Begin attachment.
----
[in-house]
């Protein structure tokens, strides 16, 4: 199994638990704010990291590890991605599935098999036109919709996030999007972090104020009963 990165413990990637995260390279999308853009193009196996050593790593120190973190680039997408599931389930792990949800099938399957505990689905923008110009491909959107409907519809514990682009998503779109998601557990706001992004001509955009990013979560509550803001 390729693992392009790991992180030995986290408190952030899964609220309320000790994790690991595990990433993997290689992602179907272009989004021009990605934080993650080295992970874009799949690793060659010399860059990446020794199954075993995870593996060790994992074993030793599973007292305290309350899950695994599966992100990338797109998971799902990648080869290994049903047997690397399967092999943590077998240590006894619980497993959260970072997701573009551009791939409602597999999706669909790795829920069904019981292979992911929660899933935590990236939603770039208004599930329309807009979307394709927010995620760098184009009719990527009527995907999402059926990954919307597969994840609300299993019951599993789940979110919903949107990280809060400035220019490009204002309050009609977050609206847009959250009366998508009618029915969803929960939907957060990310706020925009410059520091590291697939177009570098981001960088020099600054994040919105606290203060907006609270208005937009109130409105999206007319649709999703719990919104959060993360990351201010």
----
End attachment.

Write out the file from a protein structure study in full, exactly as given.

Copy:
[in-house]
């Protein structure tokens, strides 16, 4: 199994638990704010990291590890991605599935098999036109919709996030999007972090104020009963 990165413990990637995260390279999308853009193009196996050593790593120190973190680039997408599931389930792990949800099938399957505990689905923008110009491909959107409907519809514990682009998503779109998601557990706001992004001509955009990013979560509550803001 390729693992392009790991992180030995986290408190952030899964609220309320000790994790690991595990990433993997290689992602179907272009989004021009990605934080993650080295992970874009799949690793060659010399860059990446020794199954075993995870593996060790994992074993030793599973007292305290309350899950695994599966992100990338797109998971799902990648080869290994049903047997690397399967092999943590077998240590006894619980497993959260970072997701573009551009791939409602597999999706669909790795829920069904019981292979992911929660899933935590990236939603770039208004599930329309807009979307394709927010995620760098184009009719990527009527995907999402059926990954919307597969994840609300299993019951599993789940979110919903949107990280809060400035220019490009204002309050009609977050609206847009959250009366998508009618029915969803929960939907957060990310706020925009410059520091590291697939177009570098981001960088020099600054994040919105606290203060907006609270208005937009109130409105999206007319649709999703719990919104959060993360990351201010």